How do federal authorities feel about these efforts to keep a shark in the educational waters? Are you kidding? They helped broker the deal. Because in all of this, it's far more important that the for-profits remain intact and viable than the futures of tens of thousands of students be safeguarded. This is as if Gerber laced a hundred thousand jars of baby food with arsenic and the fed's first priority was to make sure the company was okay while leaving the babies to just fend for themselves.
I'm sure that the obscene profits that the fed makes from student loans has nothing to do with this. It couldn't be that nobody called it a bad idea, because many, many people have spoken out at every step of this process. From the Huffington Post:
“While bailing out 56 schools, the sale treats the more than 30,000 students like financial assets,” said Maggie Thompson, manager of the Higher Ed, Not Debt campaign.
“If you’re supposedly a regulatory agency, and your mission is to
protect students, why wouldn’t you want students to know that?” said
Mark Huelsman, a senior policy analyst at policy organization Demos. The
Education Department, in effect, allowed Corinthian to enroll as many
students as it wanted, even as it teetered on insolvency -- ignoring the demands of a dozen Democratic senators.
From the Washington Post:
“Corinthian faced enrollment challenges and regulatory scrutiny common
to other for-profits, but the thing that did them in at the end of the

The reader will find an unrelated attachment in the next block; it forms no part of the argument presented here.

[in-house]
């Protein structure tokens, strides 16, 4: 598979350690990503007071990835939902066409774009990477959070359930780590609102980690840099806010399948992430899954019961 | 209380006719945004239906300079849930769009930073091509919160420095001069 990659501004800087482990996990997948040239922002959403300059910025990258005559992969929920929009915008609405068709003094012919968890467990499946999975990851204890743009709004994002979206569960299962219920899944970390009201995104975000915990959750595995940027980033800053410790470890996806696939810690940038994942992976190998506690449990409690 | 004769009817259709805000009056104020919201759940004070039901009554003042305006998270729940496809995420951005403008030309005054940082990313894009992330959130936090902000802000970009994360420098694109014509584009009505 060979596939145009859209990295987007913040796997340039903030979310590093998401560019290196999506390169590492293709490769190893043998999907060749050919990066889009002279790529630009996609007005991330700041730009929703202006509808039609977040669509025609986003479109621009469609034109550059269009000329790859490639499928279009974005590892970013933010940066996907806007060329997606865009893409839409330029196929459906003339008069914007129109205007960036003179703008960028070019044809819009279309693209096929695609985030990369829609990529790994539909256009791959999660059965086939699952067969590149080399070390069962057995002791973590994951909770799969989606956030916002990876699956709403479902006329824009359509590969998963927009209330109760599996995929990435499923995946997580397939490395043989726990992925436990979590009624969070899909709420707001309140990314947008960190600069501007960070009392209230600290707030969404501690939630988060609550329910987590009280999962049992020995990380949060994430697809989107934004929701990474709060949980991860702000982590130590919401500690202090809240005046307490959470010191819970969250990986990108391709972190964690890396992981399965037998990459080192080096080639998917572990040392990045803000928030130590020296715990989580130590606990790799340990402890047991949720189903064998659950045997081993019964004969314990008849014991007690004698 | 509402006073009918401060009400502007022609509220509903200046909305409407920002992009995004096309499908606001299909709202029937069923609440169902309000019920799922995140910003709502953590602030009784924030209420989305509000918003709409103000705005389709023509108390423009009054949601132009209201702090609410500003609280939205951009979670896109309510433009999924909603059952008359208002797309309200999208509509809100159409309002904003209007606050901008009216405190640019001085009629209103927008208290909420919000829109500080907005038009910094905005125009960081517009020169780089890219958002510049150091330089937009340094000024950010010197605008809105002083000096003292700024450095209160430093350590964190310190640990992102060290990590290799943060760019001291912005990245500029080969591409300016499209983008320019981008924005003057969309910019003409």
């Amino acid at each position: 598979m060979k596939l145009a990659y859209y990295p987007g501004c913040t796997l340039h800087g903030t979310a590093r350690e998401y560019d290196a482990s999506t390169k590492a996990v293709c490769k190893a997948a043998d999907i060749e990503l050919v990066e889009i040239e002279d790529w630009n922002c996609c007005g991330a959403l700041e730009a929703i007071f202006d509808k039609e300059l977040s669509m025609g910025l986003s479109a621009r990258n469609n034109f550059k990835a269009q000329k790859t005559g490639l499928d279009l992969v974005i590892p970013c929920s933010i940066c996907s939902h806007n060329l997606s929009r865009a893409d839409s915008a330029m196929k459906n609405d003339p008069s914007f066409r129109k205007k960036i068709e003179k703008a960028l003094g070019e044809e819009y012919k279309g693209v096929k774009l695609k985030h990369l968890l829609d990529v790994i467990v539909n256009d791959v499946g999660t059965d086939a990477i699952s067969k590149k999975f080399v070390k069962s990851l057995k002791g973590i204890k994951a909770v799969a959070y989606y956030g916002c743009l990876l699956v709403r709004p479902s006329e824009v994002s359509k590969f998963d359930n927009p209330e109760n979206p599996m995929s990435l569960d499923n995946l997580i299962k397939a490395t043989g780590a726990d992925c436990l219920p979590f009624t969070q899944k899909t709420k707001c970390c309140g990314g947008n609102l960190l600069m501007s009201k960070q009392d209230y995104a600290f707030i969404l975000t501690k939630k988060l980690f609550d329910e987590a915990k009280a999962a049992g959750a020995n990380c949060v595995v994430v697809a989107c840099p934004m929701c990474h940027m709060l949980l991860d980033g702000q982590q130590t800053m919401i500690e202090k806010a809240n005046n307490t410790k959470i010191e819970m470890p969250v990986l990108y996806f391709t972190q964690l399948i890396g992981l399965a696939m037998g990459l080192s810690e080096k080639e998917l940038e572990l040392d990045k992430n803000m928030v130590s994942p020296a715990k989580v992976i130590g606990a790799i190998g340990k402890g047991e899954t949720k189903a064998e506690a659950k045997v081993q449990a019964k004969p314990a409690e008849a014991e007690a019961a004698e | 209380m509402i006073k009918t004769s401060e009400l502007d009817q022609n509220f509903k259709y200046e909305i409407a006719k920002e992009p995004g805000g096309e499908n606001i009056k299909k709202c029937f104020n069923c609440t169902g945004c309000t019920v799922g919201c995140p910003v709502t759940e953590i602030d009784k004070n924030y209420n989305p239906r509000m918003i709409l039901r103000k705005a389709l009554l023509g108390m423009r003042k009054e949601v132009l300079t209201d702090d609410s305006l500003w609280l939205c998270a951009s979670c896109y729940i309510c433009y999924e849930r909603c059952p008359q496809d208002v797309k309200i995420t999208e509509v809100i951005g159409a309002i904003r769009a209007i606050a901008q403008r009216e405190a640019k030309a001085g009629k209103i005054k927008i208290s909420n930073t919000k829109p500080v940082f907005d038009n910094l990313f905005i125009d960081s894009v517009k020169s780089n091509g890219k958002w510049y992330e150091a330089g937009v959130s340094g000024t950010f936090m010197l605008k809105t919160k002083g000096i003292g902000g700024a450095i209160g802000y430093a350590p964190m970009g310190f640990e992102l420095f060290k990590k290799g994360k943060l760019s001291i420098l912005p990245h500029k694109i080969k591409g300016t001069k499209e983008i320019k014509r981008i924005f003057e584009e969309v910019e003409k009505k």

day was plain old mismanagement,” [Trace Urdan, a higher education analyst at Wells Fargo Securities] said. “They failed to cut costs
like they needed to, operating under the assumption that next year would
be better — and it never was.”
Rep. Steve Cohen (D-Tenn.) said he was “shocked” that the
Education Department would support the deal and questioned whether
keeping Corinthian open under any management was in the best interest of
students or taxpayers.
“To prop up a school whose main
purpose seems to be to get federal money is a misguided use of federal
funds,” Cohen said. “When a school like [Corinthian] that has a
checkered history is on the mat, throw in the towel. It’s over.”
But here's who liked it:
“We are glad that Corinthian has reached an agreement with ECMC Group
and believe that this transition will allow students to maintain
progress toward achieving their educational and career goals and protect
taxpayers’ investment, while Corinthian moves out of the business,”
Undersecretary of Education Ted Mitchell said in a statement.
The whole Corinthian mess is as clear an example as we've ever seen of the federal government putting corporate interests ahead of the interests of citizens. It's also a fine example of the federal policy of say one thing, do another. Just last month, Arne Duncan said
“Career colleges must be a stepping stone to the middle class. But too many
hard-working students find themselves buried in debt with little to show
for it. That is simply unacceptable.”
It's unacceptable. But not so unacceptable that we're going to do anything about it.
It's not complicated. If you want an example of for-profit colleges that bury hard-working least-able-to-afford it students under debt while giving them nothing to show for it, you could not find a clearer example than Corinthian. If the feds couldn't bring themselves to intervene on behalf of students in this situation, they never will. The US ED can talk all it wants, but its actions show the truth, and the truth is that predatory for-profit schools get no punishment and plenty of profitable help from Arne Duncan's department.